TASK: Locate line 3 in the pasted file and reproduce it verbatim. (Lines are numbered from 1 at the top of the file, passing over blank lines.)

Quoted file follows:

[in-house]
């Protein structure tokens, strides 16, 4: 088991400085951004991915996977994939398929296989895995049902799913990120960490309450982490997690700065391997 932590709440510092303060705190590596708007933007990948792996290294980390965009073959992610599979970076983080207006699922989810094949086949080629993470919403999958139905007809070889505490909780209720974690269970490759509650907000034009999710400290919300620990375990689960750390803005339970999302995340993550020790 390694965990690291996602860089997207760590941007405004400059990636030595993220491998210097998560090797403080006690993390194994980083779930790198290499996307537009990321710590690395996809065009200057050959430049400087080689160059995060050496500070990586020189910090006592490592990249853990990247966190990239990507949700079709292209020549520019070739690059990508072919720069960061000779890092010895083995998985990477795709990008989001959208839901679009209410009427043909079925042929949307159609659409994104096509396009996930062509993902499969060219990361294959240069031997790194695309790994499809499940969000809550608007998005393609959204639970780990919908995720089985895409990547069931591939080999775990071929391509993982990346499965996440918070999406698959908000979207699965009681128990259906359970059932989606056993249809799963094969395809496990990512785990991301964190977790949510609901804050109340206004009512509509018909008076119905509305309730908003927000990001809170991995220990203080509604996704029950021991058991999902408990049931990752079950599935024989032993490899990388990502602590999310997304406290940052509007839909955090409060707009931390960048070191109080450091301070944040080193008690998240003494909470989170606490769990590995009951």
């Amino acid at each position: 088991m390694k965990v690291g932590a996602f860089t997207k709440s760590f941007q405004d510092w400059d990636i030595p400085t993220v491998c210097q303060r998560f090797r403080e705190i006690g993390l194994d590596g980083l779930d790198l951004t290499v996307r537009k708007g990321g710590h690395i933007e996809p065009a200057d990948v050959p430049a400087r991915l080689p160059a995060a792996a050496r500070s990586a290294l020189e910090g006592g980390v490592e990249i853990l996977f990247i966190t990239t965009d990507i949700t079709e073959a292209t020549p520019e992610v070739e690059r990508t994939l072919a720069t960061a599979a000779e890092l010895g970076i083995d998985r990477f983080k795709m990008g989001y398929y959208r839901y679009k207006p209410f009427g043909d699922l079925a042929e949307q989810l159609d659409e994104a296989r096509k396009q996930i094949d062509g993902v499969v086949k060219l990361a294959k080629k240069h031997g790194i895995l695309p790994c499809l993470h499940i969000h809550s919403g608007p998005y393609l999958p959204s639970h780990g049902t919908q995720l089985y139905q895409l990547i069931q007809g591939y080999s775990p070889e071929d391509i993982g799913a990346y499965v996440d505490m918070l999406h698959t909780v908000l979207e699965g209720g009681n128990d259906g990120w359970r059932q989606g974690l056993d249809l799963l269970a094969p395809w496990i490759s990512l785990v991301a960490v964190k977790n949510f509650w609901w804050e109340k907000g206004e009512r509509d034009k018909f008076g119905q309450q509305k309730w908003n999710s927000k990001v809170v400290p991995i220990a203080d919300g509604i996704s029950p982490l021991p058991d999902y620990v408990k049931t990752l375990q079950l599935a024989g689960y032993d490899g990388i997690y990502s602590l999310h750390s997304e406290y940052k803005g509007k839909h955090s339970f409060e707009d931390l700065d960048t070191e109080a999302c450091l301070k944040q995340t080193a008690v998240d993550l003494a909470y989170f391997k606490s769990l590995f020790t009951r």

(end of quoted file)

């Amino acid at each position: 088991m390694k965990v690291g932590a996602f860089t997207k709440s760590f941007q405004d510092w400059d990636i030595p400085t993220v491998c210097q303060r998560f090797r403080e705190i006690g993390l194994d590596g980083l779930d790198l951004t290499v996307r537009k708007g990321g710590h690395i933007e996809p065009a200057d990948v050959p430049a400087r991915l080689p160059a995060a792996a050496r500070s990586a290294l020189e910090g006592g980390v490592e990249i853990l996977f990247i966190t990239t965009d990507i949700t079709e073959a292209t020549p520019e992610v070739e690059r990508t994939l072919a720069t960061a599979a000779e890092l010895g970076i083995d998985r990477f983080k795709m990008g989001y398929y959208r839901y679009k207006p209410f009427g043909d699922l079925a042929e949307q989810l159609d659409e994104a296989r096509k396009q996930i094949d062509g993902v499969v086949k060219l990361a294959k080629k240069h031997g790194i895995l695309p790994c499809l993470h499940i969000h809550s919403g608007p998005y393609l999958p959204s639970h780990g049902t919908q995720l089985y139905q895409l990547i069931q007809g591939y080999s775990p070889e071929d391509i993982g799913a990346y499965v996440d505490m918070l999406h698959t909780v908000l979207e699965g209720g009681n128990d259906g990120w359970r059932q989606g974690l056993d249809l799963l269970a094969p395809w496990i490759s990512l785990v991301a960490v964190k977790n949510f509650w609901w804050e109340k907000g206004e009512r509509d034009k018909f008076g119905q309450q509305k309730w908003n999710s927000k990001v809170v400290p991995i220990a203080d919300g509604i996704s029950p982490l021991p058991d999902y620990v408990k049931t990752l375990q079950l599935a024989g689960y032993d490899g990388i997690y990502s602590l999310h750390s997304e406290y940052k803005g509007k839909h955090s339970f409060e707009d931390l700065d960048t070191e109080a999302c450091l301070k944040q995340t080193a008690v998240d993550l003494a909470y989170f391997k606490s769990l590995f020790t009951r």